U.S. stock index futures fell from their record highs on Monday as growing tensions between the United States and Iran sparked a pivot to safer assets, with safe-haven refuge gold hitting six-year highs.
After ending 2019 on a strong note, Wall Streets main indexes have dipped after the killing of a top Iranian general by the United States last week raised the threat of a new Middle East flare-up.
Volatility futures for the S&P 500 (S&P 500 VIX FUTU), an instrument that lets investors bet on expectations of rising or falling volatility independent of stock prices, climbed by 4.6 percent.
“Everyone got comfortable in that fact that the truce in the trade war had come through and the outlook for 2020 looked a little bit better and then we had another geopolitical reminder come through,” said Suncorp Group Financial Market Strategist Peter Dragicevich, Bloomberg reported. “Its going to be a big driver of markets in the short term.”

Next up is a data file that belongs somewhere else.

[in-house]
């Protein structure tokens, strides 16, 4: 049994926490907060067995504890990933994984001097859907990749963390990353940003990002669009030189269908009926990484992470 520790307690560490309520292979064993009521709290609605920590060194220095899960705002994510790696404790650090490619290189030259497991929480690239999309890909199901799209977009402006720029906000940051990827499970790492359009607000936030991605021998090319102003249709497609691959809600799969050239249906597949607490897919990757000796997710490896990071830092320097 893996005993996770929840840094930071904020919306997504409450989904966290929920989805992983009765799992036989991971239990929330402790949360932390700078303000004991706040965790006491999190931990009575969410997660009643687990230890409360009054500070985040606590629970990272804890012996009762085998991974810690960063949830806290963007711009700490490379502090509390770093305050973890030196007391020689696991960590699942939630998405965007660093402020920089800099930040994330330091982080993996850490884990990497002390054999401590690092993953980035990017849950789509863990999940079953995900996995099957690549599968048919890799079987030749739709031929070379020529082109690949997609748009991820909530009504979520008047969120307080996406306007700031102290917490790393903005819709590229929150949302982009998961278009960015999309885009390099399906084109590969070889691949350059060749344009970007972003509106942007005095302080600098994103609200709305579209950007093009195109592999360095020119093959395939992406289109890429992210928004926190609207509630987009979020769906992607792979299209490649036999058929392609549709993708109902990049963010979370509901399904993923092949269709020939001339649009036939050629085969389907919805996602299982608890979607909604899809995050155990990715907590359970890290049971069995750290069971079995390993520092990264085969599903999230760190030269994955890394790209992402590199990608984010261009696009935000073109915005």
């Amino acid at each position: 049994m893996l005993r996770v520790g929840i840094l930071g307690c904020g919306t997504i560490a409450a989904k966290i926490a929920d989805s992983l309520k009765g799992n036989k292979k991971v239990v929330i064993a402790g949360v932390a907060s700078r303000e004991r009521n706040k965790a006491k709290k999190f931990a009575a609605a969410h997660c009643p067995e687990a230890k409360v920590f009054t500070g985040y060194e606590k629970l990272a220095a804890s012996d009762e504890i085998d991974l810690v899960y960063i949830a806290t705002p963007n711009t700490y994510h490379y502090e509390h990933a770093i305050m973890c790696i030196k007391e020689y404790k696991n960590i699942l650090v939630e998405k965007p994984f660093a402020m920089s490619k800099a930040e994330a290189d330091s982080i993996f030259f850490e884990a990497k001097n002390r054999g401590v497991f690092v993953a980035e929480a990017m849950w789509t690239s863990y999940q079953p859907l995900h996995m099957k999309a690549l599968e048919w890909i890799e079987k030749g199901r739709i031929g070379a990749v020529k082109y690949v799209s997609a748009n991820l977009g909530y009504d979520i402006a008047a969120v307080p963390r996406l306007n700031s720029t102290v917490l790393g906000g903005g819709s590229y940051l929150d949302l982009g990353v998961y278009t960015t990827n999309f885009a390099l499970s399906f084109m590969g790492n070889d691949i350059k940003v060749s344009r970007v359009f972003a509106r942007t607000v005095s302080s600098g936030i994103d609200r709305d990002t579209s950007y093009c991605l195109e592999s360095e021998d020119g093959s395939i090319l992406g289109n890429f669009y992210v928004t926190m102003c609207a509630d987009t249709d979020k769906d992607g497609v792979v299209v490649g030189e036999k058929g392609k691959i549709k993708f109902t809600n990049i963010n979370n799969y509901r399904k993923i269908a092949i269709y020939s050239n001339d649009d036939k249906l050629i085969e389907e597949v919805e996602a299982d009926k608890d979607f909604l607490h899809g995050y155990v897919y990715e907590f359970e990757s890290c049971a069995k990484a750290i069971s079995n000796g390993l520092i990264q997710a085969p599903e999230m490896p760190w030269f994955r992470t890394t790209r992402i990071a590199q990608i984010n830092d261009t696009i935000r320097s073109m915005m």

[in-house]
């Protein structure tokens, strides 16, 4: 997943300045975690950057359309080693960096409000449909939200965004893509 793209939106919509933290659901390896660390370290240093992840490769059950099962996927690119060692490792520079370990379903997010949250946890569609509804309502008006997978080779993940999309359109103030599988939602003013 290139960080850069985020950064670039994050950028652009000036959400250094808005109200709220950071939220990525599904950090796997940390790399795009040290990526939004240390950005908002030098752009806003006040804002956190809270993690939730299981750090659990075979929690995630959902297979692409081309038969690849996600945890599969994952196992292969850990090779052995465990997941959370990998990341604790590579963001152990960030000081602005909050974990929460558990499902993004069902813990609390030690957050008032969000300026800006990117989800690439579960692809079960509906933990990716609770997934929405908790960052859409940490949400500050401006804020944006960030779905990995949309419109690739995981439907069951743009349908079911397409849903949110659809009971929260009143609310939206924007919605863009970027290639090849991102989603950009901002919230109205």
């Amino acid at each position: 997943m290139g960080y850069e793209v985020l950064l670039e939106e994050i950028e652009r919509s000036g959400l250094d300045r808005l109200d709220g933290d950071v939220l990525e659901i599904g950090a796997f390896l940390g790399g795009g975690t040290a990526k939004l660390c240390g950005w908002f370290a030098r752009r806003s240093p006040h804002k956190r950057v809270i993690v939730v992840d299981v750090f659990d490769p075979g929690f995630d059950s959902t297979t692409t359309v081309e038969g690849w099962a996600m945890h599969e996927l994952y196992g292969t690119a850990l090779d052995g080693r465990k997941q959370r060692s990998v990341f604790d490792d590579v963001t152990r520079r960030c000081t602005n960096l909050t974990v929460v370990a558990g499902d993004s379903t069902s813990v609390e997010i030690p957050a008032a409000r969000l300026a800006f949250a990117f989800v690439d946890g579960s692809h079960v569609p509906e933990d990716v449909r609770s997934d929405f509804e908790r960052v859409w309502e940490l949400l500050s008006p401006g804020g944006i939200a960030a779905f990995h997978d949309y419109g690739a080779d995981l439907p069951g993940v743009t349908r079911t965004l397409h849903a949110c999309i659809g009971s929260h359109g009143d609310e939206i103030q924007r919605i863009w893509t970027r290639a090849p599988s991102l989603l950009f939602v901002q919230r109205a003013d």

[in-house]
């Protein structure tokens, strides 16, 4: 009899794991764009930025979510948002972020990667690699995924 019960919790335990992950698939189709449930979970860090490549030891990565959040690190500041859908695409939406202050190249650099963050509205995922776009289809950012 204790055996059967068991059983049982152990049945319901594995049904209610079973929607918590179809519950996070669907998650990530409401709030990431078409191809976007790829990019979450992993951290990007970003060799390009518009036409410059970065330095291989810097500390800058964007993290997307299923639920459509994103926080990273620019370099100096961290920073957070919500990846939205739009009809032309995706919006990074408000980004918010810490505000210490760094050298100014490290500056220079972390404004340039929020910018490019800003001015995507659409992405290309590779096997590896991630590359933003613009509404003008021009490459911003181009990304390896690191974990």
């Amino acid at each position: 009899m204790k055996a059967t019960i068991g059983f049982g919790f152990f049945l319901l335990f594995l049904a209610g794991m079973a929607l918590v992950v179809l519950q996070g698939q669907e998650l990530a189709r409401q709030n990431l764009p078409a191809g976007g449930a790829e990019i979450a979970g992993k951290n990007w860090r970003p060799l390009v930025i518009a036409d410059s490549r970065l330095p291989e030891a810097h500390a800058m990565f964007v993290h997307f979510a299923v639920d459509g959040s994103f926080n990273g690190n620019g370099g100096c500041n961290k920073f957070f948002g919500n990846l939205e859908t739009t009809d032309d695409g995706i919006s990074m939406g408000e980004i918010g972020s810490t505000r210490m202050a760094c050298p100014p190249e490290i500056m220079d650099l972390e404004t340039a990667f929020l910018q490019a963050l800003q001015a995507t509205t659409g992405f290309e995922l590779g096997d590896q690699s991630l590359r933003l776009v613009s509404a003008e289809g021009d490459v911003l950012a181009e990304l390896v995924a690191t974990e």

Meanwhile, the cost of insuring against a potential debt default by Saudi Arabia soared by over 16 percent since a U.S. drone strike killed Iranian commander Qassem Soleimani.
President Donald Trump ordered a strike last week against Soleimani, the architect of Tehrans overseas military operations, including ones targeting Americans. The Iranian general was killed early on Jan. 3 by a drone-fired missile that struck his convoy at Baghdads airport.
Before the attack, the U.S. intelligence community said it had reason to believe that Soleimani was involved in “late stage” planning to strike Americans in multiple countries.
Iranian officials responded to the strike by threatening to retaliate.
“Some 35 U.S. targets in the region, as well as Tel Aviv, are within our reach,” Senior Revolutionary Guards commander Gen. Gholamali Abuhamzeh was quoted by Tasnim news agency as saying. He also raised the prospect of possible attacks on U.S. destroyers and other warships in the Strait of Hormuz.
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